First the heroine of Sir Walter Scott's 1822 novel The Pirate, then a glamorous 1940s debutante, then the troubled twin on Beverly Hills 90210, and now fading in favor of more modern Brenna, Briana, and Bryn. Much more likely to be worn by a mother or grandmother these days. The song "Brenda's Got a Baby" was late rap megastar Tupac's debut single.

BranwenHeart

  • Origin:

    Celtic
  • Meaning:

    "blessed raven"
  • Description:

    This is an attractive Celtic mythological name, popular in Wales and a cousin of the better known Bronwyn. In Welsh mythology, Branwen was turned into a bird.

UlaHeart

  • Origin:

    Celtic
  • Meaning:

    "gem of the sea"
  • Description:

    Ula is among the unusual U names that may have a range of origins and meanings, from the Celtic one given here to its possibilities as a short form of Eulalia or Ursula. Ulla is a Scandinavian name usually an abbreviation of Ursula or Ulrika.

TristanHeart

  • Origin:

    Celtic
  • Meaning:

    "noise or sorrowful"
  • Description:

    Though Tristan was the male figure in the romantic legend and his name has become trendy for boys, it's used now for girls, too: About 15 percent of the baby Tristans are female. And about three times as many girls are named Tristan as are named Isolde, Tristan's mythical female counterpart. There are also feminizations of Tristan, such as Tristana and Tristine, but these are much more rare than the original.

FenellaHeart

  • Origin:

    Celtic
  • Meaning:

    "white-shouldered one"
  • Description:

    More unusual than Fiona and more user-friendly than Fionnuala, the engaging Scottish Fenella, has been scarcely heard in this country.

BoudiccaHeart

  • Origin:

    Celtic
  • Meaning:

    "victory"
  • Description:

    First century queen who led her Brittonic Iceni tribe in revolution against the Romans occupying England. Also found as Boudica, Boadicea (as in bodacious) and in Welsh as Buddug, the historic namesake was defeated and committed suicide, but is still celebrated in England as intelligent and brave. One ancient name that, while unheard these days, could be revived along with such choices as Atticus and Cassius.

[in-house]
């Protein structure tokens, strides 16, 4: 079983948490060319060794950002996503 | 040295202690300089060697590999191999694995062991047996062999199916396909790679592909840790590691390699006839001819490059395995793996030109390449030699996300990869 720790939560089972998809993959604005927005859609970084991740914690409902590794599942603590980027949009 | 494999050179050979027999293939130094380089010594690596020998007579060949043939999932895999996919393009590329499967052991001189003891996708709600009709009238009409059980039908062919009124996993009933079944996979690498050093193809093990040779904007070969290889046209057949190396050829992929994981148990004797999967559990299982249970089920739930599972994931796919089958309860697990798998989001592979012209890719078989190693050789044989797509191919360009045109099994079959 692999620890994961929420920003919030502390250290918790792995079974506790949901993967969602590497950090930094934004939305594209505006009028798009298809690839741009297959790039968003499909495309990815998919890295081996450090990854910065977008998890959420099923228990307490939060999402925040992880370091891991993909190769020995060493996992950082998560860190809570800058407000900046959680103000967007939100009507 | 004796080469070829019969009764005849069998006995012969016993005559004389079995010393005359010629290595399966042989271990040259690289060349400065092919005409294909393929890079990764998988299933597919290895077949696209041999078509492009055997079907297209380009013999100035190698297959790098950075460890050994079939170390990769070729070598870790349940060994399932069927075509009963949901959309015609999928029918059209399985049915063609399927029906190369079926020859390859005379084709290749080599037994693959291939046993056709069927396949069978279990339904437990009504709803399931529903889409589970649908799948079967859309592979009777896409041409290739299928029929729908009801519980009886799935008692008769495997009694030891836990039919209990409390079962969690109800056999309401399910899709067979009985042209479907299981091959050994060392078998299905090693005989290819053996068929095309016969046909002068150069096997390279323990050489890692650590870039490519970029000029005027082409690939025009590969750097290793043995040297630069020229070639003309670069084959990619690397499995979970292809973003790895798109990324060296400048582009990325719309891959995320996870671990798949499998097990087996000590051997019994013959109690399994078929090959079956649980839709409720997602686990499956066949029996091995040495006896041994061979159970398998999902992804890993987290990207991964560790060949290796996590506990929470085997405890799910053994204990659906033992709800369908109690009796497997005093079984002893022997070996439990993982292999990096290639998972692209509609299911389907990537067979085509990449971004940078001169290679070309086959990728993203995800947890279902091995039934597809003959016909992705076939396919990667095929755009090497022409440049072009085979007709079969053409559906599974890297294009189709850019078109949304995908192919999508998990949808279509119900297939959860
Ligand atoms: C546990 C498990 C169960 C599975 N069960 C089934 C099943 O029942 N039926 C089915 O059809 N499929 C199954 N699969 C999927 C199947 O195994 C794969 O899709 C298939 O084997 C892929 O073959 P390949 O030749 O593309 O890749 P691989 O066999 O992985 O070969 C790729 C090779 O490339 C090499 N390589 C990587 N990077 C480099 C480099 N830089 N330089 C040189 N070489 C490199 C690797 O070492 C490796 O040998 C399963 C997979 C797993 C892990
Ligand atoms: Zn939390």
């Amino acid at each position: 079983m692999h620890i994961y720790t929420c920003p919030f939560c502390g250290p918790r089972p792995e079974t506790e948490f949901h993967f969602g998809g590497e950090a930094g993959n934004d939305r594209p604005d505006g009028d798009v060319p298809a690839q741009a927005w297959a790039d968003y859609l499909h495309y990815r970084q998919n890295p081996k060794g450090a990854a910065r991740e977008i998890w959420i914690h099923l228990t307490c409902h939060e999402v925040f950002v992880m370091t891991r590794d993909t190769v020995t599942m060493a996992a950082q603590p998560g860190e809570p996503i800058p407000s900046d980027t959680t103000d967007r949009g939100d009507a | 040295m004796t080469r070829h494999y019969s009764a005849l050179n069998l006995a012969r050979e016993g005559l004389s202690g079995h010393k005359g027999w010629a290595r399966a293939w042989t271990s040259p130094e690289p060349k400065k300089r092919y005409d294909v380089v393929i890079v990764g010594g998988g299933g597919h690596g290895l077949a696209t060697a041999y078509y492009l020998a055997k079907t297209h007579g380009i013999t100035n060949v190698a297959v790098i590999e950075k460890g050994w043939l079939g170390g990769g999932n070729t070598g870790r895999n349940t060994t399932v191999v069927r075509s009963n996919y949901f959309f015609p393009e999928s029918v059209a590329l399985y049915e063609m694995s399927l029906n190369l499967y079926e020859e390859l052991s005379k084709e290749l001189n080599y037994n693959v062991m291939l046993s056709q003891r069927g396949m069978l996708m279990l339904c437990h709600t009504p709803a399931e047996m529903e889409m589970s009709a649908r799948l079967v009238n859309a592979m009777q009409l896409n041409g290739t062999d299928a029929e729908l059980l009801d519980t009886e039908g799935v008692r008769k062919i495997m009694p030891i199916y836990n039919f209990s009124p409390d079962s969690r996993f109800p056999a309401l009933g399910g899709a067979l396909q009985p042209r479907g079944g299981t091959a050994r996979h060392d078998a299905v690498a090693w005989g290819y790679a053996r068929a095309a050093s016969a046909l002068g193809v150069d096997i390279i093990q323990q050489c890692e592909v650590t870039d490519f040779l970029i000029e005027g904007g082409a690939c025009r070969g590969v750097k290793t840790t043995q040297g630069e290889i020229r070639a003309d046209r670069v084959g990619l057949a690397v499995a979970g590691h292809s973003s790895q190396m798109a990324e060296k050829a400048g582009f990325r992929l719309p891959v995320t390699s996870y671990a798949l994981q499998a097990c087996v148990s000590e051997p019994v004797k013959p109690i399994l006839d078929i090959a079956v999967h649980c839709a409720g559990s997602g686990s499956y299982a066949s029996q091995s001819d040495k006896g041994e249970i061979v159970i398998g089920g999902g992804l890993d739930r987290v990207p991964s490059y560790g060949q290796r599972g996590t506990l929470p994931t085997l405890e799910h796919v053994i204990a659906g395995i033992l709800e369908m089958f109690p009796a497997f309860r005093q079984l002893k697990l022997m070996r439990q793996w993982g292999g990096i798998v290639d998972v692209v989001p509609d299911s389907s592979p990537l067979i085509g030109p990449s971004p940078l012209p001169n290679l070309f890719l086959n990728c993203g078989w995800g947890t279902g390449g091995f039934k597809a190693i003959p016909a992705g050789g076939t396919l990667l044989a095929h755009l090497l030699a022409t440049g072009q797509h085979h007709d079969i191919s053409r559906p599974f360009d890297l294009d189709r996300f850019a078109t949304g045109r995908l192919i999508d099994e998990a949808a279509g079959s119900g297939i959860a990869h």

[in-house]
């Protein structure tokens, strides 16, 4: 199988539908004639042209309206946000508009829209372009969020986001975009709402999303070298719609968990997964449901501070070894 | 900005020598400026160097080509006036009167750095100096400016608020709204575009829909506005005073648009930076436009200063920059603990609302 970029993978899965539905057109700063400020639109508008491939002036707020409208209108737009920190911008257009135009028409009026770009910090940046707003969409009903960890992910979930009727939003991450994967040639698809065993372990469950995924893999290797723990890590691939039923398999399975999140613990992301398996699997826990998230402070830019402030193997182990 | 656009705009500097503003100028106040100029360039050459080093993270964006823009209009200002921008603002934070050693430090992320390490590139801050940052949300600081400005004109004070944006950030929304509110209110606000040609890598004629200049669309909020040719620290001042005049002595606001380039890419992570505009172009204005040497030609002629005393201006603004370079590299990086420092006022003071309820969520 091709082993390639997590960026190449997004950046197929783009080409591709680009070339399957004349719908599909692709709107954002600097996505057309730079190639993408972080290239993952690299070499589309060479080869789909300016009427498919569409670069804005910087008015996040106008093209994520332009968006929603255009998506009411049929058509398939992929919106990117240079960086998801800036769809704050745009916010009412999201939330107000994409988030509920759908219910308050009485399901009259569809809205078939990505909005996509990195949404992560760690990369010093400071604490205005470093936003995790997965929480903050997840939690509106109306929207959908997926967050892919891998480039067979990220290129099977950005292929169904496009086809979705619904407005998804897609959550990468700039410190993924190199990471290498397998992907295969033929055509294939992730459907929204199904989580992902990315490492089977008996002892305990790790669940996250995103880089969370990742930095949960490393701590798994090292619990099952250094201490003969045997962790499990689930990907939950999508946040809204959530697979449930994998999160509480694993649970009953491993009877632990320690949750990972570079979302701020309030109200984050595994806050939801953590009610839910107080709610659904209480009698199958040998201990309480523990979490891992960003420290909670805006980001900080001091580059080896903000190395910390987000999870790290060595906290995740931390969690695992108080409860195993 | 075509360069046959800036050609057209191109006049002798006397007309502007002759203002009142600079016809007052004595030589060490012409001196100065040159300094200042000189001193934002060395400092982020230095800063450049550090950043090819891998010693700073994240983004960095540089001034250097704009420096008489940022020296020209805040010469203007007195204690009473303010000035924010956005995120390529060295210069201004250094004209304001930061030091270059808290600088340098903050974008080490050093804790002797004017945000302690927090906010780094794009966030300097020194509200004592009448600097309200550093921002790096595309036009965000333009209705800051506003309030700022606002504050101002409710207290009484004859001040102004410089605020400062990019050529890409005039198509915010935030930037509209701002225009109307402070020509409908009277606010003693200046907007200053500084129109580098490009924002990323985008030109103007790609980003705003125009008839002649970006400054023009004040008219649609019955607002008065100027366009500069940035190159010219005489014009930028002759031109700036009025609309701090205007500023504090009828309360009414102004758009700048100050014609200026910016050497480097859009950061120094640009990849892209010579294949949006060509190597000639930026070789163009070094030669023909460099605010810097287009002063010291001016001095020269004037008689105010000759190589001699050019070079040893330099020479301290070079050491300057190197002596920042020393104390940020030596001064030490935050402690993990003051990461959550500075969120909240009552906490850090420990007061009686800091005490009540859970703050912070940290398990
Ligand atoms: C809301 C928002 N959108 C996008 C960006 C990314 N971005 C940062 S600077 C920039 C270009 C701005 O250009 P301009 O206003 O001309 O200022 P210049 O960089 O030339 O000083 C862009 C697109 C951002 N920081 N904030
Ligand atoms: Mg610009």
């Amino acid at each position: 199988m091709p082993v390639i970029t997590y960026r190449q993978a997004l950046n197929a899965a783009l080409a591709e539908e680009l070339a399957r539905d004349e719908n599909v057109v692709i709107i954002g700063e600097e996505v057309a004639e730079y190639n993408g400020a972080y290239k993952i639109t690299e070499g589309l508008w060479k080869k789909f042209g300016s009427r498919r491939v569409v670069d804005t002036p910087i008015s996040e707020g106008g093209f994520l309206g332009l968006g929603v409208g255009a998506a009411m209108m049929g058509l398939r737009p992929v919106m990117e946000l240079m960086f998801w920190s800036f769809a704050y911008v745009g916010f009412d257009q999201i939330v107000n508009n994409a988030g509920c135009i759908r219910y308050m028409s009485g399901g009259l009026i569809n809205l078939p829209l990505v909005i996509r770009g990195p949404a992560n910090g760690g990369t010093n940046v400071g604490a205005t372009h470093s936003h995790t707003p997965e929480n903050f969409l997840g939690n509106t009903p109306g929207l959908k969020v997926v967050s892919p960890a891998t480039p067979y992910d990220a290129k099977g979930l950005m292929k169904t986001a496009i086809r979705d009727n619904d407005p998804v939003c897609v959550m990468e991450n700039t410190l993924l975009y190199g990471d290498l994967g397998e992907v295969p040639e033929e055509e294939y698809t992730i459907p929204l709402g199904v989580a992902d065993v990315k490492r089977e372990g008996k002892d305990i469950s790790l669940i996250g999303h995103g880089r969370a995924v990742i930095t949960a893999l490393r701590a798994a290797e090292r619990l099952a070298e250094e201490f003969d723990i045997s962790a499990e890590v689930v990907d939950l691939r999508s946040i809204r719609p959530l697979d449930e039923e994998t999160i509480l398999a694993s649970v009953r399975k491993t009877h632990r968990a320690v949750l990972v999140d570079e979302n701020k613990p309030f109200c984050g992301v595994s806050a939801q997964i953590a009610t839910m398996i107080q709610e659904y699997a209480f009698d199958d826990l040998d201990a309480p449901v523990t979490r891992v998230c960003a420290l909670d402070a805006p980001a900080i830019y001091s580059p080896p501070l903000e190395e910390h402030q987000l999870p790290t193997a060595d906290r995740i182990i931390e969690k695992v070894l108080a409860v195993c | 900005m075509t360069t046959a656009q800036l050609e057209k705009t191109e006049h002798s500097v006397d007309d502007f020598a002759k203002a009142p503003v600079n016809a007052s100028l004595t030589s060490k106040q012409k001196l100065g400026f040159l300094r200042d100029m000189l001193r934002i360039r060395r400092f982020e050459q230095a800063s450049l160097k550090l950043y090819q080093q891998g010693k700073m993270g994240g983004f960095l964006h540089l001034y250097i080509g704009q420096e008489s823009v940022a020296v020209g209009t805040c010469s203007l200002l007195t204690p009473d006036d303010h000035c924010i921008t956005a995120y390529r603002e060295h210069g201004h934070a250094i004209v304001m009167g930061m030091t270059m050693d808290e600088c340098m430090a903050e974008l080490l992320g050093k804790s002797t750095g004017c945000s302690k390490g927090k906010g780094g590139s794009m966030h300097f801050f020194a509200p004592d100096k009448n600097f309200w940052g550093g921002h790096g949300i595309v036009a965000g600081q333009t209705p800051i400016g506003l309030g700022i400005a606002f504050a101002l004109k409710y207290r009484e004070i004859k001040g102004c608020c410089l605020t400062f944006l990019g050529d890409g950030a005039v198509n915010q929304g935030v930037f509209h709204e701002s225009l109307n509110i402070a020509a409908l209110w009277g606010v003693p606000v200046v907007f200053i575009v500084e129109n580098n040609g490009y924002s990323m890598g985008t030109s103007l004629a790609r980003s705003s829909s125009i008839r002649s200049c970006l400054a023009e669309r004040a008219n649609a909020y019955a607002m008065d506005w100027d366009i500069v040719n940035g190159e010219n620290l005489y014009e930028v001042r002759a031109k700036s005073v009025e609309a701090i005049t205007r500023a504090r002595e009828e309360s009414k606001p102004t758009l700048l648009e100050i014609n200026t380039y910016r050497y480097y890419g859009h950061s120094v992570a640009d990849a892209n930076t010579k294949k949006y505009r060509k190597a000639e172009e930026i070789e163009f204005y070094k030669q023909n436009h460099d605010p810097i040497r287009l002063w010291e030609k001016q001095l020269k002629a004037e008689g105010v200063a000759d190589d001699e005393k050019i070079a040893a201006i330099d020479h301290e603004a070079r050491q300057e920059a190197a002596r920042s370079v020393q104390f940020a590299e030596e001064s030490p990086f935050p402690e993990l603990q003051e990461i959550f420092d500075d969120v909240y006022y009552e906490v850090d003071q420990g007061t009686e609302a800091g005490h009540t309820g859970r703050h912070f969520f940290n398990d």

AoibhHeart

  • Origin:

    Celtic, Short Form Of aoibheann
  • Meaning:

    "beautiful, radiant"
  • Description:

    One of many Irish names that, despite pronunciation challenge, are beginning to be taken into consideration here as authentic Celtic versions of familiar English names.

DanuHeart

  • Origin:

    Celtic, goddess of fruitfulness
  • Description:

    This sprightly Irish mythology name would make an attention-grabbing choice.

BrettHeart

  • Origin:

    Celtic
  • Meaning:

    "from Brittany"
  • Description:

    One of a number of single-syllable unisex B-names, Brett was first spotted as a female name in Hemingway's The Sun Also Rises, via the dashing and seductive Lady Brett Ashley, who was a captivating enough character to offer naming inspiration. It combines a pleasingly brisk, executive air with a measure of femininity.

ImmyHeart

  • Origin:

    Celtic
  • Meaning:

    "maiden"
  • Description:

    Diminutive of Imogen, rarely given as a standalone even in the UK, where Imogen is a Top 50 pick.

TristaHeart

  • Origin:

    Feminine variation of Tristan
  • Meaning:

    "noise or sorrowful"
  • Description:

    This female form of Tristan was featured on the reality-television show The Bachelorette, and has been rocketing up the charts as a new millennium Trisha.

AmenaHeart

  • Origin:

    Celtic
  • Meaning:

    "honest, utterly pure"
  • Description:

    A possible Born Again name -- Amen -- in the same class as the still-popular Nevaeh (that's Heaven spelled backwards) and Trinity.

BinnieHeart

  • Origin:

    Celtic
  • Meaning:

    "crib, wicker basket"
  • Description:

    Like Minnie and Winnie, eccentric enough to appeal to the iconoclastic parent.